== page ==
Antz

Antz isn’t anything great, or even especially memorable, but it’s a reasonable afternoon diversion — which is its chief charm. The fledgling studio DreamWorks has dabbled in kiddie fare before (MouseHunt, Small Soldiers), but this is its first feature-length foray into animation. Not only that, it’s the first fully computer-animated ‘toon since Disney/Pixar’s Toy Story. All things considered, I prefer Antz. It has no sappy show tunes (the closest it comes is a montage set to “I Can See Clearly Now”), a minimum of gush, and a surplus of anti-establishment wit. And it doesn’t overwhelm you or try too hard; it’s as light and brisk as a spring breeze.

Disney is big on “Be yourself” as a theme, but Antz advances a more relevant message: “Think for yourself.” The movie unfolds within a teeming ant colony, divided into soldiers and workers — it’s a vision of a society as a military-industrial complex that would keep Oliver Stone ranting for years. We meet one worker ant, Z (voice by Woody Allen), who’s tired of his predetermined role in life. He’s sure there has to be something more, and he hears intriguing things about a far-off idyll called Insectopia. He finds his soulmate in the Queen Ant’s daughter Princess Bala (Sharon Stone), who’s sick of her life — she’s to be married to the brutish General Mandible (Gene Hackman), a warmonger with vaguely genocidal plans.

To adults, there’s nothing terribly original in the plot (which follows Z and Bala to Insectopia and their struggle against Mandible), though it’s fair to say that it’s new to newcomers — i.e., kids. Will children be mystified by the often-sophisticated dialogue (by Todd Alcott, Chris Weitz and Paul Weitz)? Possibly, but there’s more than enough else to hold their interest, including a couple of set pieces (one involving a pair of giant sneakered feet, another concerning a drop of water) that define “ingenuity.” At its best, Antz appeals to your daydreams when you were a kid and you wondered about the daily physical hassles of an ant. (Well, I did, anyway.)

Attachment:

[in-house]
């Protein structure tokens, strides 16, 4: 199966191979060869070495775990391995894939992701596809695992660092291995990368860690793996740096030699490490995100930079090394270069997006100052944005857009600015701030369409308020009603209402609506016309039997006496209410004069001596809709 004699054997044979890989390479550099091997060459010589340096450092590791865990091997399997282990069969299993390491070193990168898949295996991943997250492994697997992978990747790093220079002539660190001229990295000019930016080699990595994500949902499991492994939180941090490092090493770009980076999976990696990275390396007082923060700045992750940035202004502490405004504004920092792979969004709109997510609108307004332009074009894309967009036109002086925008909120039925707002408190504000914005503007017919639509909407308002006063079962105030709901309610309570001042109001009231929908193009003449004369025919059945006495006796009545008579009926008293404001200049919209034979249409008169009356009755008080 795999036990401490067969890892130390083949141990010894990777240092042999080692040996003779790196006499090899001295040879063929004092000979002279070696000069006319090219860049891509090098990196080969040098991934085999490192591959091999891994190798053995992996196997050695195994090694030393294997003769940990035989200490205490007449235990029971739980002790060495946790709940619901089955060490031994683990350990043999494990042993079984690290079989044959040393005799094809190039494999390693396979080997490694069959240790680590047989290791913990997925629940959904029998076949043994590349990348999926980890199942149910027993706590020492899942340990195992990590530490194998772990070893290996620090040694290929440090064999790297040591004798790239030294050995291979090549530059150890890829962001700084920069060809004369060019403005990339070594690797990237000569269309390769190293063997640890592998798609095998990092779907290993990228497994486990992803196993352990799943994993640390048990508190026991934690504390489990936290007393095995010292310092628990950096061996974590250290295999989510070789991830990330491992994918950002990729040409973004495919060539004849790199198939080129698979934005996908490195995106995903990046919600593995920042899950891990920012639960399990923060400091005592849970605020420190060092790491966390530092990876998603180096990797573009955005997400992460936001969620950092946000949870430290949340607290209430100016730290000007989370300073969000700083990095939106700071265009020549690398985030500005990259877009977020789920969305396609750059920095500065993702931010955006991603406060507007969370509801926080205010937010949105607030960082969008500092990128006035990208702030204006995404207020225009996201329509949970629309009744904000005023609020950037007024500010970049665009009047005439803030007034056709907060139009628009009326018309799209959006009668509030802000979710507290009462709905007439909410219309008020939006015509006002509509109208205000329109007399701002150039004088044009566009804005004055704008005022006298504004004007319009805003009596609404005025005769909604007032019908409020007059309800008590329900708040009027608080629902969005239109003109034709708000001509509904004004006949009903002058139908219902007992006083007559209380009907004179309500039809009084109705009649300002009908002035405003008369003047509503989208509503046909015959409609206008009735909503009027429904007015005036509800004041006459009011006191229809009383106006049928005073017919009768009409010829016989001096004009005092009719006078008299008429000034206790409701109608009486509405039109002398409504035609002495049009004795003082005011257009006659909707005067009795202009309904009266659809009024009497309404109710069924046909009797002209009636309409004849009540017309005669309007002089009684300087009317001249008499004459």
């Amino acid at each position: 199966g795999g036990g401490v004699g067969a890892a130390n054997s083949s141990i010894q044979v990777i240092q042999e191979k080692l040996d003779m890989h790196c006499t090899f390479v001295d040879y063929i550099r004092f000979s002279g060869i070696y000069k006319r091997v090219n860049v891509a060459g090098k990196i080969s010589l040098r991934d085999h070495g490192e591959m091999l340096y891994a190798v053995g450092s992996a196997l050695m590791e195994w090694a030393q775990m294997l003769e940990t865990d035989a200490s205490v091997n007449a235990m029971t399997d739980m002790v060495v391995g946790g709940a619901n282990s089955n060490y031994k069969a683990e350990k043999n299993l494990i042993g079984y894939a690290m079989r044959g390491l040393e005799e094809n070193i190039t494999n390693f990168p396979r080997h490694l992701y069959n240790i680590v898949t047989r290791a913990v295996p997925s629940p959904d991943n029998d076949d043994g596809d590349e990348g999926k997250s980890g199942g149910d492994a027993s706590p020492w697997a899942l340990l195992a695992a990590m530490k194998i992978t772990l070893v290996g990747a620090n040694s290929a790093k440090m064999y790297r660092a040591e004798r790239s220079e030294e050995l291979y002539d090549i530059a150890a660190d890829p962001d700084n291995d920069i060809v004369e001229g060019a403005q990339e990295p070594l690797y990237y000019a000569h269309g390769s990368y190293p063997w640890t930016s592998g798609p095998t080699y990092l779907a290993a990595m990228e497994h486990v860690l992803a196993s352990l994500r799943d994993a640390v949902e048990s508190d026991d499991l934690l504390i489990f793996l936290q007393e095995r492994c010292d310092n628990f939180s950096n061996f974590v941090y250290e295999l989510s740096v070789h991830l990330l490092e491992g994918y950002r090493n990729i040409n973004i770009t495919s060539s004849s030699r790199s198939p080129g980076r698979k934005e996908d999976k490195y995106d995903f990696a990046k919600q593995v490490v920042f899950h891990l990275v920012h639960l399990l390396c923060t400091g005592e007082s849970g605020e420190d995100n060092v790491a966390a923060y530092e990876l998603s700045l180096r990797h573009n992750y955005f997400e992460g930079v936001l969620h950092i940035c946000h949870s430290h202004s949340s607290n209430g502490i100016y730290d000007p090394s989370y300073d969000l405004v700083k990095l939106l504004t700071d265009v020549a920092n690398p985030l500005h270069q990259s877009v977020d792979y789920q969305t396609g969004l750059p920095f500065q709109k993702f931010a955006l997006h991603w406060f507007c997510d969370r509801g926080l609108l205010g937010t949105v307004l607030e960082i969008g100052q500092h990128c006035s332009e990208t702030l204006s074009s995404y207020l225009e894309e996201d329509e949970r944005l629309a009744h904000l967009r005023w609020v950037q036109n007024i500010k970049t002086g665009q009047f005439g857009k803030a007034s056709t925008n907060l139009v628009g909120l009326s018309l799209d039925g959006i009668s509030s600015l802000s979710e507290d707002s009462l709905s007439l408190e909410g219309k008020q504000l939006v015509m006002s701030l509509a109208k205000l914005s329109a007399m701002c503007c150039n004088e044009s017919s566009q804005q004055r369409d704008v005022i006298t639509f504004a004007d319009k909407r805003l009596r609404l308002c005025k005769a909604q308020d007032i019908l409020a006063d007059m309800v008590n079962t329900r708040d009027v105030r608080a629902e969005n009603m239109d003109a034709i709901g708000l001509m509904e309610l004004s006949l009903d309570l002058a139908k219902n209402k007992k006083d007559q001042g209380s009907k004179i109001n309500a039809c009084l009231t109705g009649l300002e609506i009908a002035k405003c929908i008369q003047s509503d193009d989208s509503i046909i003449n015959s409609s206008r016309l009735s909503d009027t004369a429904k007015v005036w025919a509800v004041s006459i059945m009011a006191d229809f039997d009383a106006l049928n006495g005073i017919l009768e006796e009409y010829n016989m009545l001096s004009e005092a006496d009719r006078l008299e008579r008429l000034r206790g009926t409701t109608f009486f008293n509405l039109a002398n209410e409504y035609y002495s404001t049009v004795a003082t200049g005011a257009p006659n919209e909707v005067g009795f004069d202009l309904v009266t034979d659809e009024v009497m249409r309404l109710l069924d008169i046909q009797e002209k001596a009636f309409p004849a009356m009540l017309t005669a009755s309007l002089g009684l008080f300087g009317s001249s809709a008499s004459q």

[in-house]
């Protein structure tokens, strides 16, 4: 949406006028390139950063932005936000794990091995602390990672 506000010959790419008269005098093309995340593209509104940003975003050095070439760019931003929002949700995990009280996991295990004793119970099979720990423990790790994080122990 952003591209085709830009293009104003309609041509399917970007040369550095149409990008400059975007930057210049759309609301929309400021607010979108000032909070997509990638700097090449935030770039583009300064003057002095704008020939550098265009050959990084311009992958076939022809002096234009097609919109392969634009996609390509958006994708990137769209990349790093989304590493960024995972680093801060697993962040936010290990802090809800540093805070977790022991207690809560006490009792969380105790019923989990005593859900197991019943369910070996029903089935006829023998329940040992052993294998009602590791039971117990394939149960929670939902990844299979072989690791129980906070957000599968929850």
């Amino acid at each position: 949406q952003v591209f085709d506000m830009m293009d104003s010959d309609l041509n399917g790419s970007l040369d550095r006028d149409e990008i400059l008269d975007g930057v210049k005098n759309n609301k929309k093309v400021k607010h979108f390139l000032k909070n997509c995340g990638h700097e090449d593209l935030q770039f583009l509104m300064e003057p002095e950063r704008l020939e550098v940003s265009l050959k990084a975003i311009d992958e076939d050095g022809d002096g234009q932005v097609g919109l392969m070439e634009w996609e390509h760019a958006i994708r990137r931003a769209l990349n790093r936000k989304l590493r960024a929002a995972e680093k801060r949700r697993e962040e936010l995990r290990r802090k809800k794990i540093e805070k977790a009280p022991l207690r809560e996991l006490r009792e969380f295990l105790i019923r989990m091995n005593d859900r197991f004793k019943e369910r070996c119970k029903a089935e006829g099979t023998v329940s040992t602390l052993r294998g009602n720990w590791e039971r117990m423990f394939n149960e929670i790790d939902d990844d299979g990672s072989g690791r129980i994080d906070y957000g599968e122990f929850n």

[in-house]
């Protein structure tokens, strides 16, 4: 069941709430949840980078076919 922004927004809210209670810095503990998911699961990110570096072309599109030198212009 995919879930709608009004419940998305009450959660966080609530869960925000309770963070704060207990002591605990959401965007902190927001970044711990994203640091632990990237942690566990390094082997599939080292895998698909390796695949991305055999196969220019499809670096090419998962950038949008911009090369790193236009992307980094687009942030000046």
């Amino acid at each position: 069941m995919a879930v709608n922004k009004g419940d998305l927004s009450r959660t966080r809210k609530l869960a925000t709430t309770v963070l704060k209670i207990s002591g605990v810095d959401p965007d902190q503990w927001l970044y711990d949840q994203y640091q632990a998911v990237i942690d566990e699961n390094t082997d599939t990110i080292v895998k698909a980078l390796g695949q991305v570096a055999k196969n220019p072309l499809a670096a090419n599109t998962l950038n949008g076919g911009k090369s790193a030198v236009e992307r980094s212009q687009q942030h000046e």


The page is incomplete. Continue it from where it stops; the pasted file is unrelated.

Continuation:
Antz takes place in an enclosed computer-generated world, like Toy Story, yet I didn’t feel cramped and confined in this ant world, as I did in the hermetic, almost-real-but-not-quite universe of Buzz and Woody. Antz is actually closer to James and the Giant Peach, and the visuals, ironically enough, feel large-scale. When we pull back, what seems like miles of ant tunnels is really only inches in diameter. I would’ve liked to see a little more interaction between ants and humans — maybe a scene with millions of frenzied soldiers waging war on a candy bar on the sidewalk, or a decree from General Mandible that all deserters will be sent to the ant farm.

Adults will get a kick out of the voices, too. Woody successfully reinvents himself in the sort of uncomplicated revenge-of-the-nerd role he hasn’t enjoyed in a while; Sharon Stone displays the humor you always find in her interviews but rarely in her movies; Jennifer Lopez’s fans will find further proof that she sounds as alluring as she looks; Sylvester Stallone and (briefly) Danny Glover are amusing as soldier ants; Gene Hackman reworks several of his rabid military bad-guys.

Then there’s Christopher Walken, whose character — Mandible’s second-in-command Cutter — even looks like him. This is Walken’s second go-round in a DreamWorks kiddie movie (he also brightened MouseHunt), and he’s even funnier in these movies than he is in his usual black-clad, vampire-from-the-planet-of-bad-hair roles. Everywhere else, he’s typecast, hired for his voice and somber visage; DreamWorks may have found the perfect home for this often-imitated, never-duplicated actor, who clearly has a ball playing wacky roles no one else will let him do. And so far, the studio is batting three for three with their kiddie division, hiring hipster actors like Walken and Tommy Lee Jones and letting them play. Whereas Toy Story employed who? Tom Hanks and Tim Allen. I rest my case.

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